Mars explorer says we'll find life on other planets within 10 years

April 21, 2009
Peter Smith, principal investigator of NASA's Phoenix Mars Mission, predicts that we'll find life outside Earth within 10 years. Credit: Photo by Kathy F. Atkinson/University of Delaware

Within 10 years, we'll find life outside Earth -- that's the prediction of Peter Smith, the University of Arizona professor who led NASA's Phoenix Mars Mission.

While Smith is not predicting we'll encounter the six-legged apes that appeared on Mars in the books by Edgar Rice Burroughs that captured his imagination as a youngster, he does think we'll find microscopic organisms there.

And ultimately, whether it happens this century or a thousand years from now, we're going to be sending humans to the Red Planet, according to Smith.

Smith held the audience spellbound in his lecture, "Journey of the Phoenix," on April 16 at the University of Delaware, as he shared images taken by the Phoenix Mars Lander, which touched down in the Martian arctic on May 25, 2008.

The mission was a collaboration of numerous agencies and academic institutions, including the University of Arizona's Science Operations Center, NASA's in Pasadena, Calif., and Lockheed Martin Space Systems in Denver, along with scientific institutes in Canada, Denmark, Finland, Germany, and Switzerland.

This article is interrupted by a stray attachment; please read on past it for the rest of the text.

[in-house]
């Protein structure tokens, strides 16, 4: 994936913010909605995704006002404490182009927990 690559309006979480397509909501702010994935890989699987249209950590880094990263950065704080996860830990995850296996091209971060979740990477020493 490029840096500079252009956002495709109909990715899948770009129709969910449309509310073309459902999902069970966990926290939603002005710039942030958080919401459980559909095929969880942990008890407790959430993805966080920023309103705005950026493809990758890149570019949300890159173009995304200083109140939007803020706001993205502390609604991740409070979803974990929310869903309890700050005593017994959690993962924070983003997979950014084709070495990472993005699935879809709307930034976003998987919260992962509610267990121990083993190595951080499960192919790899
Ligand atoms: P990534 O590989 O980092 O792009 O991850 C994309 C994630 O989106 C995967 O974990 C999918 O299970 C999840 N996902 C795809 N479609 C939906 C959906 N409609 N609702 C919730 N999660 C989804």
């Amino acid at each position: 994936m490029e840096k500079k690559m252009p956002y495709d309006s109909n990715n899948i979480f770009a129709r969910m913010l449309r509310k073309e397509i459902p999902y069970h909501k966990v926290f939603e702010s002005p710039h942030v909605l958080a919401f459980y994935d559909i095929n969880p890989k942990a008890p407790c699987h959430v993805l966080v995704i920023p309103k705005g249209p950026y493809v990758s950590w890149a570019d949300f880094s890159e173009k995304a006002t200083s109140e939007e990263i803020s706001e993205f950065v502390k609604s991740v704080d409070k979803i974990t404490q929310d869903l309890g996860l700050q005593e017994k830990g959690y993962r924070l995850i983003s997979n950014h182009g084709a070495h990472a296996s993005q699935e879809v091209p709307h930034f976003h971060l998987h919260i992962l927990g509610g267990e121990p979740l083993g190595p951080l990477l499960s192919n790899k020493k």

When the spacecraft launched from Cape Canaveral in August 2007, Smith said its nine solid rockets left a vapor trail that was a good omen -- the pattern of a Phoenix bird.

Landing on the Red Planet was the next marvel, with the spacecraft entering Mars' atmosphere at 13,000 miles per hour, withstanding heat up to 2,600 degrees, and then dropping by parachute onto the planet's surface. Then the lander's solar arrays needed to open to begin generating power and the rest of its tools needed to function as planned, among them a robotic arm for digging, a weather station, a series of ovens, a microscope, and cameras.

For the next five months, the stationary probe, controlled by Smith and his crew from the University of Arizona's Science Operations Center, focused on digging and analyzing from an area about the size of a couch on the very cold, dry, volcanic planet where, according to Smith, there has been no rain for at least 100,000 years.